|11.||Get confirmation of your guests flights so you know exactly when they will be arriving and leaving||Forget to remove or lock away financial information like credit card statements, cheque books etc. It can’t hurt to be cautious|
|12.||Just use the rooms you need- for instance if it’s just 2 of you in a 4 bedroom house, close those bedroom doors so you won’t have to clean them!||Forget to ask if it’s ok to have visitors or guests of your own come to stay in their home|
|13.||Make up their bed with clean sheets when you leave||Forget to trust your instincts. If you see a potential exchange that you think seems too good to be true, you may be right|
|14.||Leave a welcome gift in your home for your guests’ arrival e.g. bottle of wine, flowers, chocolates, something typical of the local area||Forget to clean their car before you leave if it was spotless when you collected it|
|15.||Leave a thank you card in their home when you leave||Leave dirty bed linen or unwashed towels|
|16.||Expect to find unusual foods in your kitchen which you wouldn’t normally buy when you return home!||Forget to write an honest reference if your home exchange website operates this scheme|
|1.||Find out about local amenities. If your accommodation is quite remote you may need to consider hiring transport*||Expect there to be any of the basics in the cupboards i.e. herbs, spices, flour etc. You are likely to need to buy or bring most things|
|2.||Just use the rooms you need- for instance if it’s just 2 of you in a 4 bedroom house, close those bedroom doors so you won’t have to clean them!*||Forget to check whether bills are included or you will need to pay for electricity. This may have a bearing on how much you use the air con or heat the pool!|
|3.||Find out what the cleaning policy is i.e. if you need to clean before you leave or whether a clean will be done after you leave||Be surprised if there are power cuts (especially in remote or rural locations). Make sure you have a supply of candles and know where to find them in the dark!|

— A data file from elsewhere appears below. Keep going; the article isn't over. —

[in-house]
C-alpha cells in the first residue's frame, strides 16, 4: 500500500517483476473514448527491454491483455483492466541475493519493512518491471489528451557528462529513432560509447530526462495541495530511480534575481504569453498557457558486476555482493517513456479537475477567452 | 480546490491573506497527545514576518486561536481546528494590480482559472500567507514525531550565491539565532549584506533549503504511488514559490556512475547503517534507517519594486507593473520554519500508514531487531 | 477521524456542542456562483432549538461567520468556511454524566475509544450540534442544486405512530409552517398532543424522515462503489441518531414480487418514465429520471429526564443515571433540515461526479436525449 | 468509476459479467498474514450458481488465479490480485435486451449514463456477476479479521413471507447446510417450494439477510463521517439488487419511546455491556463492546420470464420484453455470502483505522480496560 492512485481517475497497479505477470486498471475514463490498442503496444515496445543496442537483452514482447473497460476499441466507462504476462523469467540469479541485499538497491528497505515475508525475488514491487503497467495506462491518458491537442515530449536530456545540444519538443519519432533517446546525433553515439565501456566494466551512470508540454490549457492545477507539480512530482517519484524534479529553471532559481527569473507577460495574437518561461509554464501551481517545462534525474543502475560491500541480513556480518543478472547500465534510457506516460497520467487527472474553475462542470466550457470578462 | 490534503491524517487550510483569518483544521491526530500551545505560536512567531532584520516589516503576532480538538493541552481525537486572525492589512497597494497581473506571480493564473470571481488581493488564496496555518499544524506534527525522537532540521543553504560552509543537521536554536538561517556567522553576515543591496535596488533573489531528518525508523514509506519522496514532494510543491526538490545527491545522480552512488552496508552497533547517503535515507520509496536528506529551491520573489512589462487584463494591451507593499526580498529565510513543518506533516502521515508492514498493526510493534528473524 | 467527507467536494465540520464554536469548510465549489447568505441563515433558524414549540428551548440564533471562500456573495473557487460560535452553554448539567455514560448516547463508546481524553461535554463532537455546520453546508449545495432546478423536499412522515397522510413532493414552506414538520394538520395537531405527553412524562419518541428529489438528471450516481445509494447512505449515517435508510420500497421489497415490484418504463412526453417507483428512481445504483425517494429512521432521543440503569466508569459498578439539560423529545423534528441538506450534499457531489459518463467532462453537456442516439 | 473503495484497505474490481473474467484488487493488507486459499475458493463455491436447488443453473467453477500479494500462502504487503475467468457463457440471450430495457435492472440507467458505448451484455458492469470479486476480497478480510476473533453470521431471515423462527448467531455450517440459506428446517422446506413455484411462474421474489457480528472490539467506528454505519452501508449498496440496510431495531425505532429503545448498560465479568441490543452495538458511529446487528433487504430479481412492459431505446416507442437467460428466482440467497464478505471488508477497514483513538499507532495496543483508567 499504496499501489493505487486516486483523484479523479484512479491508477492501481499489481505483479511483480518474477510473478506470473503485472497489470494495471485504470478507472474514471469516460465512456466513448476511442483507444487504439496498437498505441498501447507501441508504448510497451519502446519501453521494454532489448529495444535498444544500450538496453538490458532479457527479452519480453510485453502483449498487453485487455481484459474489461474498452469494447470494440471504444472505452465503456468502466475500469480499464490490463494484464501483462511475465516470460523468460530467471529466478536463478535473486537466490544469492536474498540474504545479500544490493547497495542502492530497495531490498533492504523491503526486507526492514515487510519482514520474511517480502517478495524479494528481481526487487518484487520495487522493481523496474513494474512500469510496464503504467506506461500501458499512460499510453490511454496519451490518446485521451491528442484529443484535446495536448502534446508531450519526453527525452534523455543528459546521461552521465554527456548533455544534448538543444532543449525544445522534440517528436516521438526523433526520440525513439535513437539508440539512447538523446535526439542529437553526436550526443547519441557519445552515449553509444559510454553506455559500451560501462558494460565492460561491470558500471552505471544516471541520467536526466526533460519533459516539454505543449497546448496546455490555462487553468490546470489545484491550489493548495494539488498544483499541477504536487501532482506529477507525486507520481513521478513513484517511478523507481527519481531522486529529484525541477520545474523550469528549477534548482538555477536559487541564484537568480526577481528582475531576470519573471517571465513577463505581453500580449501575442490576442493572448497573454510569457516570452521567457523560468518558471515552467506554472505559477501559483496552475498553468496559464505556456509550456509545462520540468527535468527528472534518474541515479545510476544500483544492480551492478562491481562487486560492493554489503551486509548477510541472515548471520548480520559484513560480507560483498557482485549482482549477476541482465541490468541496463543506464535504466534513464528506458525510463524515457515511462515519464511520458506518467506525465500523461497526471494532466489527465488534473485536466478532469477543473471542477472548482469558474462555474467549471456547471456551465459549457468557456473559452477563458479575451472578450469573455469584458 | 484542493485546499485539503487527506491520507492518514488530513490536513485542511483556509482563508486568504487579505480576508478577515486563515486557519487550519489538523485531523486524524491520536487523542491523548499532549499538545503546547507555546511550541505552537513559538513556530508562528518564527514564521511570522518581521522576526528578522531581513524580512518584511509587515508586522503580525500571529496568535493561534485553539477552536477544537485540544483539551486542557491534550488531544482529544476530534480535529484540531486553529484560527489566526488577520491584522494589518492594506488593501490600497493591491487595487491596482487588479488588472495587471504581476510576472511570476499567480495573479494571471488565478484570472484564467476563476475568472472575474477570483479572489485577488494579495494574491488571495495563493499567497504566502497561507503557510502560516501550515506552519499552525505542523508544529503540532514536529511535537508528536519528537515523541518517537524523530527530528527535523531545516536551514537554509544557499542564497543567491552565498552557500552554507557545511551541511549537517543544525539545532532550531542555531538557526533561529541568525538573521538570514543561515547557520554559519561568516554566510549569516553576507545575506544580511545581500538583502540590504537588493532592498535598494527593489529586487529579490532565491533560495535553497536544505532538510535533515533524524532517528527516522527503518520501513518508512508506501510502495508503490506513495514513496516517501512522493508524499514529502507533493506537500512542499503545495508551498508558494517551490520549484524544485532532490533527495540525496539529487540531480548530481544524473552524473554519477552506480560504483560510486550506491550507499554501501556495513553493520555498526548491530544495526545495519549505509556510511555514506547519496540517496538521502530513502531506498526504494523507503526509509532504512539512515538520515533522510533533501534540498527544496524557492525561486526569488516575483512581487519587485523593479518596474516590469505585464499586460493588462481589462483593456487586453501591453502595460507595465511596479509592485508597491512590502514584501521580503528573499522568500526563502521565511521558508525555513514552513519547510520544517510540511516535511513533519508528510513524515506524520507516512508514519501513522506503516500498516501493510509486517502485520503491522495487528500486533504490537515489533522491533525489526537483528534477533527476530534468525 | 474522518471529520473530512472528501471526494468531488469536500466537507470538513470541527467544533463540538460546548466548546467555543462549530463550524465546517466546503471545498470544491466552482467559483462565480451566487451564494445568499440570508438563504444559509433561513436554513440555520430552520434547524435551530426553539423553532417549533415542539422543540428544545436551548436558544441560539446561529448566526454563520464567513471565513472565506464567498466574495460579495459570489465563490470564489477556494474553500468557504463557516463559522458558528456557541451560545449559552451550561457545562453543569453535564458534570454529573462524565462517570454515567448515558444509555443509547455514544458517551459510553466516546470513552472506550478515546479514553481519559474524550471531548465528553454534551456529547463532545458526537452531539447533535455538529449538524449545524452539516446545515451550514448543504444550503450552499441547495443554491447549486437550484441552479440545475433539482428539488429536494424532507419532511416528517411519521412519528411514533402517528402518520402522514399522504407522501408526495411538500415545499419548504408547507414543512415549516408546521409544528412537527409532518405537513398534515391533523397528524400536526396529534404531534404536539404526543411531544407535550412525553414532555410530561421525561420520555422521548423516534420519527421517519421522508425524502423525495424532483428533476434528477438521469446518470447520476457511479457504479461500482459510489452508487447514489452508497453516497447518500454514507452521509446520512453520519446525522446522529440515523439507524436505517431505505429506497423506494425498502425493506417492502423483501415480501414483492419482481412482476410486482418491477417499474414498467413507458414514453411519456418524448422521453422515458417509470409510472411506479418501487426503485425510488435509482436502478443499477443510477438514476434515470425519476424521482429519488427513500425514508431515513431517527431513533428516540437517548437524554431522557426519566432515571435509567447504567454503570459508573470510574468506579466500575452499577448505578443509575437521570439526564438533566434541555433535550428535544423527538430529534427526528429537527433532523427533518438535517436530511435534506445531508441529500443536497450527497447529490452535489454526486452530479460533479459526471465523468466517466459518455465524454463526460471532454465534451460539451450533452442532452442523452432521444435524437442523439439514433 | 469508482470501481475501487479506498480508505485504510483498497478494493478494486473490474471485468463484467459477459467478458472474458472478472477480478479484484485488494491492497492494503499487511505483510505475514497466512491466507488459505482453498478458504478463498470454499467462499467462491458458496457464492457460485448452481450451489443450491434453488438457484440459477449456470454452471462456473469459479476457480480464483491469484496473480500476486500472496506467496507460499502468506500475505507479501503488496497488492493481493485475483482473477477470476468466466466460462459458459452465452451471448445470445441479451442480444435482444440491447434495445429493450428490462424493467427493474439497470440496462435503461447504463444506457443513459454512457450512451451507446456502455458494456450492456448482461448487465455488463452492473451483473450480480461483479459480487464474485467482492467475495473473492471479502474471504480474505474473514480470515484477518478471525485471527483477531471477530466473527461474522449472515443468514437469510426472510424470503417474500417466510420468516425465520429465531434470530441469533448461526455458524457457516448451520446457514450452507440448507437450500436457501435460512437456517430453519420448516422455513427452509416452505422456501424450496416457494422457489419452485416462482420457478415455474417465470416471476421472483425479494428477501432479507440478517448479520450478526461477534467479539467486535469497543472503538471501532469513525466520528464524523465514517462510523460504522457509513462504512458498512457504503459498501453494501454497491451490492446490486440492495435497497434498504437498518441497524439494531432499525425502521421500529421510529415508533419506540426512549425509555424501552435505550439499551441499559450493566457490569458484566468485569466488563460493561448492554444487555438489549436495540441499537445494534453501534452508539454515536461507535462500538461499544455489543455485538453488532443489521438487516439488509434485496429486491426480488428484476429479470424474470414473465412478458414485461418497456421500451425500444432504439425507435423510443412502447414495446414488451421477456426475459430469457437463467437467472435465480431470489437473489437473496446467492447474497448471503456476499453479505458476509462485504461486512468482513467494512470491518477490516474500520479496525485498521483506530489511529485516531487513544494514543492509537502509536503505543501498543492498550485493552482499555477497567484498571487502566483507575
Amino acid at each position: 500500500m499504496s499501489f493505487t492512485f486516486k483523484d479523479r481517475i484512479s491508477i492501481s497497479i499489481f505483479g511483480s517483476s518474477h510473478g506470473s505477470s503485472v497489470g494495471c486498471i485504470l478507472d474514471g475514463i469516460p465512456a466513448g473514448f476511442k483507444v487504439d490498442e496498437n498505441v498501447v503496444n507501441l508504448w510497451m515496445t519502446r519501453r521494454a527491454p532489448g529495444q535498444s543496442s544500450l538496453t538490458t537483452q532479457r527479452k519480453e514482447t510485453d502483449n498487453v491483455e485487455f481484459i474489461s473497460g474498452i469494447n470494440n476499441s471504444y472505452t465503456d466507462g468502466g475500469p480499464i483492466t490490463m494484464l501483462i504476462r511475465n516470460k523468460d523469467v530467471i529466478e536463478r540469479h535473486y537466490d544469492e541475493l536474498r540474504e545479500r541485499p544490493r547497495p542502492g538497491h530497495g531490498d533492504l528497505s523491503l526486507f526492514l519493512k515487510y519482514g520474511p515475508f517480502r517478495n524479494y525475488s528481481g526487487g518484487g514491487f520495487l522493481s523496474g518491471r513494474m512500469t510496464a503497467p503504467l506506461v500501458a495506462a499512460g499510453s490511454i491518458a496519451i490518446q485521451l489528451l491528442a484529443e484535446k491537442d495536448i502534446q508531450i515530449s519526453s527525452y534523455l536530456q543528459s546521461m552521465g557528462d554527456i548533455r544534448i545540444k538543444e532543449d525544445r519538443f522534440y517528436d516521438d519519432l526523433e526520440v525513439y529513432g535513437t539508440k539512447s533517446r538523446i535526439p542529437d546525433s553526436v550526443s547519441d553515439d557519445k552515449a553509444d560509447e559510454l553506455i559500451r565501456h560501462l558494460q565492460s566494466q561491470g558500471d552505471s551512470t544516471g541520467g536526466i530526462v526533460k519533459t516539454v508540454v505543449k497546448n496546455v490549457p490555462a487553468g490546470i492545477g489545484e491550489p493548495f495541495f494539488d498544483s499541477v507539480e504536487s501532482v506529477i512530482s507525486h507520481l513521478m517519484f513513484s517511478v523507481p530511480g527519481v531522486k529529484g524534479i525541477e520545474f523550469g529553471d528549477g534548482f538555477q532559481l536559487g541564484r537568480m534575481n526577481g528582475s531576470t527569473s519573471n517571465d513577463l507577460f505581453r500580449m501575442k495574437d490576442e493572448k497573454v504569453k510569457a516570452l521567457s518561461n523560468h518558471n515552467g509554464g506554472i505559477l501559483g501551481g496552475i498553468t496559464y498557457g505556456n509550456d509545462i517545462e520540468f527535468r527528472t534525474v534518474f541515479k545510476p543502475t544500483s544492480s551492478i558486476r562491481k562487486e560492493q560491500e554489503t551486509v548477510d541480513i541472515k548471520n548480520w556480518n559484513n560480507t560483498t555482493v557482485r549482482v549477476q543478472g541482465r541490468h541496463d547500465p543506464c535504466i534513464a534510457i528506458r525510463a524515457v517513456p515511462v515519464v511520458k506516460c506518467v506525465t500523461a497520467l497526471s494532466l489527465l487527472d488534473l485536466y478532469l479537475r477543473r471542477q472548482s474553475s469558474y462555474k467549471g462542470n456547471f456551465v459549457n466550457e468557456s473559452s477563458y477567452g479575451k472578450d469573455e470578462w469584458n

|4.||Put away anything you don’t think you will need and suspect may be costly if it gets broken*||Forget that there may be mosquitoes in hot countries. Take some mosquito coils with you and buy some citronella candles- but watch out for where the wax and hot embers fall*|
|5.||Move things around if it makes it more comfortable but remember where it was originally so you can put it back*||Pay through western union if you can avoid it. There is no come back if there is any fraud|
|6.||Check if there is an inventory and go through it to make sure you have everything in the property which is on the list||Only consider renting in peak season- this is when it will be most expensive. You can get better deals out of season|
|7.||Expect to pay a substantial deposit. This will be returned when you vacate the property if there have been no breakages etc||Forget to find out when refuse is collected or what the recycling rules are*|
|8.||Replace small items yourself which get broken*- it is likely to be cheaper to do it this way than have the cost deducted from your deposit||Overlook the importance of having a contact name or number in case you encounter any problems*|
|9.||Check through the rental agreement or contracts||Always wait for someone else to come and fix a problem. Sometimes its quicker and easier (if it’s something reasonably simple) to sort it out yourself*|
|10.||Negotiate. There is usually room to manoeuvre on cost||Be surprised if you are left hanging when trying to work out a rental agreement. Time differences or simply different levels of urgency can result in frustrating delays*|
|11.||Ask for recommendations of where to shop, eat, drink, visit etc*||Forget to get a clear map and directions of exactly where the property is. Even if it isn’t a bit off the beaten track, it can be difficult to get your bearings in a new place, especially if you are a tired or jetlagged on arrival*|